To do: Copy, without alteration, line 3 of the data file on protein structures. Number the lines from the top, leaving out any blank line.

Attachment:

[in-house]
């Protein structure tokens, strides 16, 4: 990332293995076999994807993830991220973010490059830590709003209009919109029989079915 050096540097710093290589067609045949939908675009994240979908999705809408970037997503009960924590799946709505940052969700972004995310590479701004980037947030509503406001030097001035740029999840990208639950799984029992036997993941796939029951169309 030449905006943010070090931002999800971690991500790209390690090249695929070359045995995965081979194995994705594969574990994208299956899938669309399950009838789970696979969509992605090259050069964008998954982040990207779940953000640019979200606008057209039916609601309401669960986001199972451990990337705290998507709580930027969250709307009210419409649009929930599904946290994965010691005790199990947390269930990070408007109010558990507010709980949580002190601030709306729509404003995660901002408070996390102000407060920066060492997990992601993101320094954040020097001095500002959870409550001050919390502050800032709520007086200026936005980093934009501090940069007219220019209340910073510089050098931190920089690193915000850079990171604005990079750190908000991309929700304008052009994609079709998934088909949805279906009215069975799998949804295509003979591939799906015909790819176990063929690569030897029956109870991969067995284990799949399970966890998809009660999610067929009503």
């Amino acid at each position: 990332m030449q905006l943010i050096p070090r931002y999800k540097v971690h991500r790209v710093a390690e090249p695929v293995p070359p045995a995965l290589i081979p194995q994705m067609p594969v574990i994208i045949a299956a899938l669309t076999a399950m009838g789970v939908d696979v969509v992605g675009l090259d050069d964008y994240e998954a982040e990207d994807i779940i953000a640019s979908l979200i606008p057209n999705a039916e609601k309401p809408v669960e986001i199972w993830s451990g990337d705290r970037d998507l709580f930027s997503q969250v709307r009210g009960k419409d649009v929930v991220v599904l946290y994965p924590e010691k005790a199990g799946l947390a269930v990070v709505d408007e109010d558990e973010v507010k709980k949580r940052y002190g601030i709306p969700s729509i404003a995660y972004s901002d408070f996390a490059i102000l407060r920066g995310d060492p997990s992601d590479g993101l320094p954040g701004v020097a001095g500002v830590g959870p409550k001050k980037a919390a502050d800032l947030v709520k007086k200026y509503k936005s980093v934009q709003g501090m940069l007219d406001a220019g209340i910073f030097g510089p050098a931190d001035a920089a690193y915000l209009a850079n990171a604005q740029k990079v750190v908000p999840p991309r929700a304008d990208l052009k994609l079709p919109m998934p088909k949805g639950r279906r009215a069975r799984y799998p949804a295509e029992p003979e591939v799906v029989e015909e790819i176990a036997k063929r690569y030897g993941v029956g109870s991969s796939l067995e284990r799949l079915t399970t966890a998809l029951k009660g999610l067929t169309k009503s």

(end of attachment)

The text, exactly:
């Amino acid at each position: 990332m030449q905006l943010i050096p070090r931002y999800k540097v971690h991500r790209v710093a390690e090249p695929v293995p070359p045995a995965l290589i081979p194995q994705m067609p594969v574990i994208i045949a299956a899938l669309t076999a399950m009838g789970v939908d696979v969509v992605g675009l090259d050069d964008y994240e998954a982040e990207d994807i779940i953000a640019s979908l979200i606008p057209n999705a039916e609601k309401p809408v669960e986001i199972w993830s451990g990337d705290r970037d998507l709580f930027s997503q969250v709307r009210g009960k419409d649009v929930v991220v599904l946290y994965p924590e010691k005790a199990g799946l947390a269930v990070v709505d408007e109010d558990e973010v507010k709980k949580r940052y002190g601030i709306p969700s729509i404003a995660y972004s901002d408070f996390a490059i102000l407060r920066g995310d060492p997990s992601d590479g993101l320094p954040g701004v020097a001095g500002v830590g959870p409550k001050k980037a919390a502050d800032l947030v709520k007086k200026y509503k936005s980093v934009q709003g501090m940069l007219d406001a220019g209340i910073f030097g510089p050098a931190d001035a920089a690193y915000l209009a850079n990171a604005q740029k990079v750190v908000p999840p991309r929700a304008d990208l052009k994609l079709p919109m998934p088909k949805g639950r279906r009215a069975r799984y799998p949804a295509e029992p003979e591939v799906v029989e015909e790819i176990a036997k063929r690569y030897g993941v029956g109870s991969s796939l067995e284990r799949l079915t399970t966890a998809l029951k009660g999610l067929t169309k009503s």